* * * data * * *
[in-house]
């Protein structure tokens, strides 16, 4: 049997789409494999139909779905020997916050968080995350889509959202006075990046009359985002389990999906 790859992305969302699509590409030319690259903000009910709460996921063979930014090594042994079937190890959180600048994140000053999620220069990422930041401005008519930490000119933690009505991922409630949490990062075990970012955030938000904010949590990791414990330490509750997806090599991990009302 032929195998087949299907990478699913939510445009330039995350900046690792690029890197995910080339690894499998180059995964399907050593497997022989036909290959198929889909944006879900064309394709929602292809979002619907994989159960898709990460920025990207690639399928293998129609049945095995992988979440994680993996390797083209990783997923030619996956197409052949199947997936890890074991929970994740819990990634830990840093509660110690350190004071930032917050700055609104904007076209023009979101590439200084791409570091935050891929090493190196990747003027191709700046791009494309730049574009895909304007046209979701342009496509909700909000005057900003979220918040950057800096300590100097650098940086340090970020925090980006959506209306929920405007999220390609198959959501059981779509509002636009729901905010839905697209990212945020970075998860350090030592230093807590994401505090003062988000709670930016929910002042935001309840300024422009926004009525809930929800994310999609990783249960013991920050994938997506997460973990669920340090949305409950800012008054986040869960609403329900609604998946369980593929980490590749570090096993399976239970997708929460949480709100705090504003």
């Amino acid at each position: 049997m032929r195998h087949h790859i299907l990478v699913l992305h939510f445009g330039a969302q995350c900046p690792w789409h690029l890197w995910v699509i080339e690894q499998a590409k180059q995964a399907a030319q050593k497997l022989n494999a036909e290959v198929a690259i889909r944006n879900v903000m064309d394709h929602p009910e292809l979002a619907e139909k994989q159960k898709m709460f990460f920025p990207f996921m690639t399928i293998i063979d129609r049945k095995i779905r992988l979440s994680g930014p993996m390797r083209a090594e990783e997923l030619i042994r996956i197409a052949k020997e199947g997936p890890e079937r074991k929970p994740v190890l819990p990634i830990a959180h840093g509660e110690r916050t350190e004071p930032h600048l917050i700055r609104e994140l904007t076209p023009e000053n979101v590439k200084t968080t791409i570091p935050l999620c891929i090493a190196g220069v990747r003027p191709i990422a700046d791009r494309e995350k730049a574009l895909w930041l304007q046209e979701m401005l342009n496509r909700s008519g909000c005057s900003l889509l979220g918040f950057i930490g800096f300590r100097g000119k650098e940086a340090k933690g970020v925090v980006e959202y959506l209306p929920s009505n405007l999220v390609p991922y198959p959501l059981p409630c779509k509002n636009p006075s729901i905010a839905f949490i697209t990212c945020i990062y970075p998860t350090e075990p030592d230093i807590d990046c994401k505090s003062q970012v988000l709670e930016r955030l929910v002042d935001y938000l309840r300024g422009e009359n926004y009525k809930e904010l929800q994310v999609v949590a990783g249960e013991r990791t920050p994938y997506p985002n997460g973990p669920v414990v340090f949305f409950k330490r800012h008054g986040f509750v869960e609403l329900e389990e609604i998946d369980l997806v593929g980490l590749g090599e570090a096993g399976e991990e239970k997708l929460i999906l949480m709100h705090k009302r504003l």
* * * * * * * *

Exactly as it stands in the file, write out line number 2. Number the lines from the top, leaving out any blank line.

């Protein structure tokens, strides 16, 4: 049997789409494999139909779905020997916050968080995350889509959202006075990046009359985002389990999906 790859992305969302699509590409030319690259903000009910709460996921063979930014090594042994079937190890959180600048994140000053999620220069990422930041401005008519930490000119933690009505991922409630949490990062075990970012955030938000904010949590990791414990330490509750997806090599991990009302 032929195998087949299907990478699913939510445009330039995350900046690792690029890197995910080339690894499998180059995964399907050593497997022989036909290959198929889909944006879900064309394709929602292809979002619907994989159960898709990460920025990207690639399928293998129609049945095995992988979440994680993996390797083209990783997923030619996956197409052949199947997936890890074991929970994740819990990634830990840093509660110690350190004071930032917050700055609104904007076209023009979101590439200084791409570091935050891929090493190196990747003027191709700046791009494309730049574009895909304007046209979701342009496509909700909000005057900003979220918040950057800096300590100097650098940086340090970020925090980006959506209306929920405007999220390609198959959501059981779509509002636009729901905010839905697209990212945020970075998860350090030592230093807590994401505090003062988000709670930016929910002042935001309840300024422009926004009525809930929800994310999609990783249960013991920050994938997506997460973990669920340090949305409950800012008054986040869960609403329900609604998946369980593929980490590749570090096993399976239970997708929460949480709100705090504003």